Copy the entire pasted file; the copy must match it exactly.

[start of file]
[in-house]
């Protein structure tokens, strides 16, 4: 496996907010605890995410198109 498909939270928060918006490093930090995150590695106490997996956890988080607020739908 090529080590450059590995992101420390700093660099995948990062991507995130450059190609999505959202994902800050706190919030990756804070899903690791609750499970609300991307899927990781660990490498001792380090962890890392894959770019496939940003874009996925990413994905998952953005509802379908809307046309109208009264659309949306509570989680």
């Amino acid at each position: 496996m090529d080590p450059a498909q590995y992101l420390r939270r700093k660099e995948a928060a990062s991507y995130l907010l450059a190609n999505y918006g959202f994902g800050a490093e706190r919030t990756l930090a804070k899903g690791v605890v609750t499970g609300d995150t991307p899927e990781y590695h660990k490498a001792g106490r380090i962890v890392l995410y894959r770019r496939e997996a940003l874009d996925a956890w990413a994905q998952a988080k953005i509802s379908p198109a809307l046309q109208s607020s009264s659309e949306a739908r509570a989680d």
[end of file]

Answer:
[in-house]
């Protein structure tokens, strides 16, 4: 496996907010605890995410198109 498909939270928060918006490093930090995150590695106490997996956890988080607020739908 090529080590450059590995992101420390700093660099995948990062991507995130450059190609999505959202994902800050706190919030990756804070899903690791609750499970609300991307899927990781660990490498001792380090962890890392894959770019496939940003874009996925990413994905998952953005509802379908809307046309109208009264659309949306509570989680």
């Amino acid at each position: 496996m090529d080590p450059a498909q590995y992101l420390r939270r700093k660099e995948a928060a990062s991507y995130l907010l450059a190609n999505y918006g959202f994902g800050a490093e706190r919030t990756l930090a804070k899903g690791v605890v609750t499970g609300d995150t991307p899927e990781y590695h660990k490498a001792g106490r380090i962890v890392l995410y894959r770019r496939e997996a940003l874009d996925a956890w990413a994905q998952a988080k953005i509802s379908p198109a809307l046309q109208s607020s009264s659309e949306a739908r509570a989680d």